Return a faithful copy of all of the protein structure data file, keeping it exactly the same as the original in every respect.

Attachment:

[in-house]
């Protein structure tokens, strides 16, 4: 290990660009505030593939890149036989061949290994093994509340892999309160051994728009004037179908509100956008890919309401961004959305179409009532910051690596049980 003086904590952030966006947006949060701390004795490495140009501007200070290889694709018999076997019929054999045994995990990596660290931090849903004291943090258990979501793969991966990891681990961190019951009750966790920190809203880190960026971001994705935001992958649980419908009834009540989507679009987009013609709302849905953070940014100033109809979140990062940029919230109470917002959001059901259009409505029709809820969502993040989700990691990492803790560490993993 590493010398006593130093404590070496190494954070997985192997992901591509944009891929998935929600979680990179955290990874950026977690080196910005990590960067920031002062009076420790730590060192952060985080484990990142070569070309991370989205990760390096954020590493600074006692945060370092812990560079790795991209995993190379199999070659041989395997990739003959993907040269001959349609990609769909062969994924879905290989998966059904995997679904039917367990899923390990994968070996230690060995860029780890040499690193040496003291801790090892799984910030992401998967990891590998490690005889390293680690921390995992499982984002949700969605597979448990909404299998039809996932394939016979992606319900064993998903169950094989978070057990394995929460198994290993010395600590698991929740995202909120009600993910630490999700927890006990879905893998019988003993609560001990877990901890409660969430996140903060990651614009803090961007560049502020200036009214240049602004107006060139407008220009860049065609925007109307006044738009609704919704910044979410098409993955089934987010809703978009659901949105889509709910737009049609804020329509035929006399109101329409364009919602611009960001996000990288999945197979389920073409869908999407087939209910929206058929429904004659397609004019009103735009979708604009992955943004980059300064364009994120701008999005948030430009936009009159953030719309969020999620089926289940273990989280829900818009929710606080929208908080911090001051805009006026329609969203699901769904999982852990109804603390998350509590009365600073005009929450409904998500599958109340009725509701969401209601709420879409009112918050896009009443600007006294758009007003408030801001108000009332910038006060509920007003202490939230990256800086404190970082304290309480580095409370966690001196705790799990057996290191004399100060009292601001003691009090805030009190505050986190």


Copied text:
[in-house]
């Protein structure tokens, strides 16, 4: 290990660009505030593939890149036989061949290994093994509340892999309160051994728009004037179908509100956008890919309401961004959305179409009532910051690596049980 003086904590952030966006947006949060701390004795490495140009501007200070290889694709018999076997019929054999045994995990990596660290931090849903004291943090258990979501793969991966990891681990961190019951009750966790920190809203880190960026971001994705935001992958649980419908009834009540989507679009987009013609709302849905953070940014100033109809979140990062940029919230109470917002959001059901259009409505029709809820969502993040989700990691990492803790560490993993 590493010398006593130093404590070496190494954070997985192997992901591509944009891929998935929600979680990179955290990874950026977690080196910005990590960067920031002062009076420790730590060192952060985080484990990142070569070309991370989205990760390096954020590493600074006692945060370092812990560079790795991209995993190379199999070659041989395997990739003959993907040269001959349609990609769909062969994924879905290989998966059904995997679904039917367990899923390990994968070996230690060995860029780890040499690193040496003291801790090892799984910030992401998967990891590998490690005889390293680690921390995992499982984002949700969605597979448990909404299998039809996932394939016979992606319900064993998903169950094989978070057990394995929460198994290993010395600590698991929740995202909120009600993910630490999700927890006990879905893998019988003993609560001990877990901890409660969430996140903060990651614009803090961007560049502020200036009214240049602004107006060139407008220009860049065609925007109307006044738009609704919704910044979410098409993955089934987010809703978009659901949105889509709910737009049609804020329509035929006399109101329409364009919602611009960001996000990288999945197979389920073409869908999407087939209910929206058929429904004659397609004019009103735009979708604009992955943004980059300064364009994120701008999005948030430009936009009159953030719309969020999620089926289940273990989280829900818009929710606080929208908080911090001051805009006026329609969203699901769904999982852990109804603390998350509590009365600073005009929450409904998500599958109340009725509701969401209601709420879409009112918050896009009443600007006294758009007003408030801001108000009332910038006060509920007003202490939230990256800086404190970082304290309480580095409370966690001196705790799990057996290191004399100060009292601001003691009090805030009190505050986190």